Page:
575 F.2d 1253: Syble Gene Shows, Appellant, v. Thurl S. Harber and S. O. G., Appellees
United States Court of Appeals, Eighth Circuit. - 575 F.2d 1253
Submitted April 14, 1978.Decided May 23, 1978
E. W. Brockman, Jr., Brockman, Brockman & Gunti, Pine Bluff, Ark., argued and on brief, for appellant.
Stephen A. Matthews, Pine Bluff, Ark., argued and on brief, for appellee, S. O. G.
Ralph R. Wilson, Laser, Sharp, Haley, Young & Huckabay, P. A., Little Rock, Ark., argued and on brief, for appellee, Thurl S. Harber.
Before BRIGHT and ROSS, Circuit Judges, and MEREDITH,* Chief Judge.
This matter is before the Court on the appeal of plaintiff below, Syble Gene Shows, a citizen of Arkansas, widow and administratrix of the estate of Marby Shows, Jr., deceased, from an order by the United States District Court for the Eastern District of Arkansas, dismissing her action in response to the motions for summary judgment of appellees Thurl S. Harber and S. O. G. and the separate motion to dismiss of S. O. G. For the reasons stated below, we are affirming in part and reversing in part, and remanding to the District Court for action consistent with this opinion.
In appellant's complaint and amended complaints below, which alleged both statutory and common law claims, jurisdiction was predicated on the Jones Act, 46 U.S.C. § 688, and the Admiralty and Maritime jurisdiction of the federal courts, pursuant to U.S.Const., Art. III, § 2. The Court below held that the complaints and amended complaints did not allege a cause of action over which the court had either Jones Act or Admiralty and Maritime jurisdiction, and dismissed the case in its entirety against both appellees.
The complaint alleged generally negligence on the part of S. O. G., the general contractor, and did state that S. O. G. consisted of a joint venture of the San Ore Construction Company, a partnership, and Gardner Engineering Corporation, a nonresident corporation authorized and doing business in the State of Arkansas. The complaint did not specifically state that S. O. G., as a joint venture, resided outside the State of Arkansas, but the nonresidency of the joint venture is not in dispute. Appellant sought to amend her complaint by making clear that she was asserting her negligence action solely against S. O. G. as a single defendant (dropping Thurl S. Harber, an Arkansas resident, as defendant) and thus clearly invoke federal diversity jurisdiction under 28 U.S.C. § 1332. The trial court denied appellant's counsel leave to so amend the complaint.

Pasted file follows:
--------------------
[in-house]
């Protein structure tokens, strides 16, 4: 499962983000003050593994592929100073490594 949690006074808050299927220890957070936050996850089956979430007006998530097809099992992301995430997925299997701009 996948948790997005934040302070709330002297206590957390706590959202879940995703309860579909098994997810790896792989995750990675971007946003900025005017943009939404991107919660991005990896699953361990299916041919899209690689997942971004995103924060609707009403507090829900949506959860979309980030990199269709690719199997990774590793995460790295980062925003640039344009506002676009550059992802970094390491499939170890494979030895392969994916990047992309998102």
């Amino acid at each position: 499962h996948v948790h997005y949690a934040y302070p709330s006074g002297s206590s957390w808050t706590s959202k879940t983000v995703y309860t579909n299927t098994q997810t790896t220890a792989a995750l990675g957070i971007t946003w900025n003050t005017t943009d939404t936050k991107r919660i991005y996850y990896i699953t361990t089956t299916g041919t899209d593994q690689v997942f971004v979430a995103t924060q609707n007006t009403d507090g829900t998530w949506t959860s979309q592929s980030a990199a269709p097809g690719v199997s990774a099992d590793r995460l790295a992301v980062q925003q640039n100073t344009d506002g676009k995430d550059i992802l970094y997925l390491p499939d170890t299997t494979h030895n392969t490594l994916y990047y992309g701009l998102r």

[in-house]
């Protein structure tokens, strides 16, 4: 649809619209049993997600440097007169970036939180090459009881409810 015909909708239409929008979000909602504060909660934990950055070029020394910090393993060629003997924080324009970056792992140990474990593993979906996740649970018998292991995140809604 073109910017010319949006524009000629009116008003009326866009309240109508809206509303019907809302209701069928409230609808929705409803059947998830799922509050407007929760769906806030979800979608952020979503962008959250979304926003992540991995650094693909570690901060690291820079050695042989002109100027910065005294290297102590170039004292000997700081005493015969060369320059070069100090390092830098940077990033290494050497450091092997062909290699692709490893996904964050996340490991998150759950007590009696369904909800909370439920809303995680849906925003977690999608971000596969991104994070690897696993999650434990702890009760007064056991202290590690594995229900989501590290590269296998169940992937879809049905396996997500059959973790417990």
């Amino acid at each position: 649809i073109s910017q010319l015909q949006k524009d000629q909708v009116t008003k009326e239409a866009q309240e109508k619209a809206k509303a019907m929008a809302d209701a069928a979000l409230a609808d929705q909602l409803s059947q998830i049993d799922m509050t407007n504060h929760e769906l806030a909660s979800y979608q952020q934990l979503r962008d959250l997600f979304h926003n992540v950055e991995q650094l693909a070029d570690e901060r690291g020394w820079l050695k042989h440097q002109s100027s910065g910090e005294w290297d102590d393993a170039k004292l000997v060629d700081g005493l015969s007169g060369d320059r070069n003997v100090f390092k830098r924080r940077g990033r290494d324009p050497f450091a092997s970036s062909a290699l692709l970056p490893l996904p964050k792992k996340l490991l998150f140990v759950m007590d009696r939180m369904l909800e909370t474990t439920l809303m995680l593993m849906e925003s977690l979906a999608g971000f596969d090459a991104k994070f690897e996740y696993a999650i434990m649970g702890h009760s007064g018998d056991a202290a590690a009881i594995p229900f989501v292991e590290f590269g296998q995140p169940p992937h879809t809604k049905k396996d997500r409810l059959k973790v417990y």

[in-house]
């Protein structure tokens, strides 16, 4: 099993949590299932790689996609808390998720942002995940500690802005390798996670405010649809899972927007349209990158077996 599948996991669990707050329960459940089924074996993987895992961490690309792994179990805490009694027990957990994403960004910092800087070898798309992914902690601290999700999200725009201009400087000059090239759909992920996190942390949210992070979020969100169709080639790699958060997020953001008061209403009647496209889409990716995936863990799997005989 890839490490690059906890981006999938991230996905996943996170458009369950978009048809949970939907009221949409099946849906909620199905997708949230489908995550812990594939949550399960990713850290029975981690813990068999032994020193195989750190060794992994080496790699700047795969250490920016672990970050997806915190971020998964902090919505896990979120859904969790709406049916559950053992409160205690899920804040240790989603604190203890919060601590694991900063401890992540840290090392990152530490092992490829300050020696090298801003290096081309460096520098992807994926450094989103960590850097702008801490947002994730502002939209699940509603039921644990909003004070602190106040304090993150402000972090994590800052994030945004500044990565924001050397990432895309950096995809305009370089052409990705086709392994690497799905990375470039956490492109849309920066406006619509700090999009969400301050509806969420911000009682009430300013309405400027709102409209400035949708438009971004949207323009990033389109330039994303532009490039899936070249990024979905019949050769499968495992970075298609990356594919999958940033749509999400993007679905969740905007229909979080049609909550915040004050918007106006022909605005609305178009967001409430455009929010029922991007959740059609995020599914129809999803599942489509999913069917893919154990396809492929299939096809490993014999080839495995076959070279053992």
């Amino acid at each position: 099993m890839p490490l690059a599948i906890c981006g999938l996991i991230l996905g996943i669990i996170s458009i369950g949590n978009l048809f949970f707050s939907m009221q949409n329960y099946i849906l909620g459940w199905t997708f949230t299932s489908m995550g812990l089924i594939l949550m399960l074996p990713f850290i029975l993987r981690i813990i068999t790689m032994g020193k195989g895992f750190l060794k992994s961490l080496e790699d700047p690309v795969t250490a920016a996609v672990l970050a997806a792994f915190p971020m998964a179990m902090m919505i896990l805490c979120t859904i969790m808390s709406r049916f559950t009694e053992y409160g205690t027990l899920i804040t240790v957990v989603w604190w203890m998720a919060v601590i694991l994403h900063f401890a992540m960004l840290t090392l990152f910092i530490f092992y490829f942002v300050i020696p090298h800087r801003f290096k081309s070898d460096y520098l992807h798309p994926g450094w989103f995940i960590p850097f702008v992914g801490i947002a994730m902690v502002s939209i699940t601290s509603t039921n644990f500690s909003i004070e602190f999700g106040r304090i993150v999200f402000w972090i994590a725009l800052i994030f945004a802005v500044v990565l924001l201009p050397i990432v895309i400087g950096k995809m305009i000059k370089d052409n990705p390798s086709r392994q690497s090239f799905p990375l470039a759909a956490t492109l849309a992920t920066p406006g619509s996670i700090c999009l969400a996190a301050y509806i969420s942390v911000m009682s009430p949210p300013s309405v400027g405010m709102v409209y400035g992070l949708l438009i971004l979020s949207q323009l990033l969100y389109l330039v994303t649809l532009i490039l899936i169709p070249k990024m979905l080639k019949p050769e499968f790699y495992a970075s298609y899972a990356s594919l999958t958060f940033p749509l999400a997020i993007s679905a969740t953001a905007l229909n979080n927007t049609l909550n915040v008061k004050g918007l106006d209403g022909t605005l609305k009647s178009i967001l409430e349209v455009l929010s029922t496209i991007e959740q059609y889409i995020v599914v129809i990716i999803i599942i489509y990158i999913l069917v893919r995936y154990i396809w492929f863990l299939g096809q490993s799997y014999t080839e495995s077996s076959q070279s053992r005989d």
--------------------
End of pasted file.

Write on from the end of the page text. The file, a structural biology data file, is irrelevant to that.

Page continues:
On July 25, 1974, Marby Shows, Jr., foreman of a crew employed by Thurl S. Harber, a subcontractor, was standing on a scaffold, painting a bridge being constructed across the Arkansas River, when a portion of the scaffold broke and he fell into the river below. He landed in the water and called for help, but drowned before he could be rescued.
The issues on appeal are: whether the district court erred in dismissing the action for lack of Jones Act or Admiralty and Maritime jurisdiction, or erred in failing to allow appellant the opportunity to amend her complaint by dropping Harber so as to allege diversity of citizenship jurisdiction over her negligence claim against S. O. G.
The Jones Act, 46 U.S.C. § 688, allows an action for personal injury or wrongful death against the employer of a seaman. In order to merit recovery under this Act, a claim must show a sufficient maritime nexus, and that the accident involved a vessel in navigation to which the deceased was more or less permanently attached as a crew member. In this case, the facts as alleged do not support a finding of a sufficient maritime nexus, no vessel was actually involved in the accident, and Shows was a painter, and not a seaman within the meaning of the Act. Slatton v. Martin K. Eby Construction Co., Inc., 506 F.2d 505 (8th Cir. 1974), cert. denied, 421 U.S. 931, 95 S.Ct. 1657, 44 L.Ed.2d 88 (1975); Griffith v. Wheeling Pittsburgh Steel Corp., 521 F.2d 31 (3d Cir. 1975), cert. denied, 423 U.S. 1054, 96 S.Ct. 785, 46 L.Ed.2d 643 (1976); Whittington v. Sewer Construction Co., Inc., 541 F.2d 427 (4th Cir. 1976). Therefore, dismissal of the statutory claim for lack of jurisdiction under the Jones Act was proper.